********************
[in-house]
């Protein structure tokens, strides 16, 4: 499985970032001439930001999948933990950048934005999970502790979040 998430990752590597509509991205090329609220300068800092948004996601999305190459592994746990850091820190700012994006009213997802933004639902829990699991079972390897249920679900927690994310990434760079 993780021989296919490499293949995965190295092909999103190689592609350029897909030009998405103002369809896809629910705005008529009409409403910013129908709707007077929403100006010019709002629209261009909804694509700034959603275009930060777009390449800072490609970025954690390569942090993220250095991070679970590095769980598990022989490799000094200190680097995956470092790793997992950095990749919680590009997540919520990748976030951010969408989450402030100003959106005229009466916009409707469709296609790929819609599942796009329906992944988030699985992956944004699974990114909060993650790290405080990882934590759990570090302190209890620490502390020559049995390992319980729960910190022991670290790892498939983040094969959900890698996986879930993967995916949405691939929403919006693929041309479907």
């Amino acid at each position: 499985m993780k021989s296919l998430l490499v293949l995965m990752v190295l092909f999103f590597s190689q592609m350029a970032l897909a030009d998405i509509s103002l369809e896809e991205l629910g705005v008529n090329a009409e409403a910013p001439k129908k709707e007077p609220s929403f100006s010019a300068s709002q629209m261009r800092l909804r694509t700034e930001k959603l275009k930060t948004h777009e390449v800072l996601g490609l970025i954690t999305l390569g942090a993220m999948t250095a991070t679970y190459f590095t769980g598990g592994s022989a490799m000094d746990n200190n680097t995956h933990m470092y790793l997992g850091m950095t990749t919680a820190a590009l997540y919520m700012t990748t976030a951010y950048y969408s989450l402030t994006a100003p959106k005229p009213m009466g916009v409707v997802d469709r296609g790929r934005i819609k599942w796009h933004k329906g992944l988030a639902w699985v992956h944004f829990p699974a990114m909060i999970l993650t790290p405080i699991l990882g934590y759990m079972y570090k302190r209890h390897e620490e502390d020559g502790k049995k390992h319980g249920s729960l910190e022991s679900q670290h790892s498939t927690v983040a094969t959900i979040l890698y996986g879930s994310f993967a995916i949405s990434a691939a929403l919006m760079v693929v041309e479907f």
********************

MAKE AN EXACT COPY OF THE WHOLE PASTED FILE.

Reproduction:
[in-house]
């Protein structure tokens, strides 16, 4: 499985970032001439930001999948933990950048934005999970502790979040 998430990752590597509509991205090329609220300068800092948004996601999305190459592994746990850091820190700012994006009213997802933004639902829990699991079972390897249920679900927690994310990434760079 993780021989296919490499293949995965190295092909999103190689592609350029897909030009998405103002369809896809629910705005008529009409409403910013129908709707007077929403100006010019709002629209261009909804694509700034959603275009930060777009390449800072490609970025954690390569942090993220250095991070679970590095769980598990022989490799000094200190680097995956470092790793997992950095990749919680590009997540919520990748976030951010969408989450402030100003959106005229009466916009409707469709296609790929819609599942796009329906992944988030699985992956944004699974990114909060993650790290405080990882934590759990570090302190209890620490502390020559049995390992319980729960910190022991670290790892498939983040094969959900890698996986879930993967995916949405691939929403919006693929041309479907």
């Amino acid at each position: 499985m993780k021989s296919l998430l490499v293949l995965m990752v190295l092909f999103f590597s190689q592609m350029a970032l897909a030009d998405i509509s103002l369809e896809e991205l629910g705005v008529n090329a009409e409403a910013p001439k129908k709707e007077p609220s929403f100006s010019a300068s709002q629209m261009r800092l909804r694509t700034e930001k959603l275009k930060t948004h777009e390449v800072l996601g490609l970025i954690t999305l390569g942090a993220m999948t250095a991070t679970y190459f590095t769980g598990g592994s022989a490799m000094d746990n200190n680097t995956h933990m470092y790793l997992g850091m950095t990749t919680a820190a590009l997540y919520m700012t990748t976030a951010y950048y969408s989450l402030t994006a100003p959106k005229p009213m009466g916009v409707v997802d469709r296609g790929r934005i819609k599942w796009h933004k329906g992944l988030a639902w699985v992956h944004f829990p699974a990114m909060i999970l993650t790290p405080i699991l990882g934590y759990m079972y570090k302190r209890h390897e620490e502390d020559g502790k049995k390992h319980g249920s729960l910190e022991s679900q670290h790892s498939t927690v983040a094969t959900i979040l890698y996986g879930s994310f993967a995916i949405s990434a691939a929403l919006m760079v693929v041309e479907f």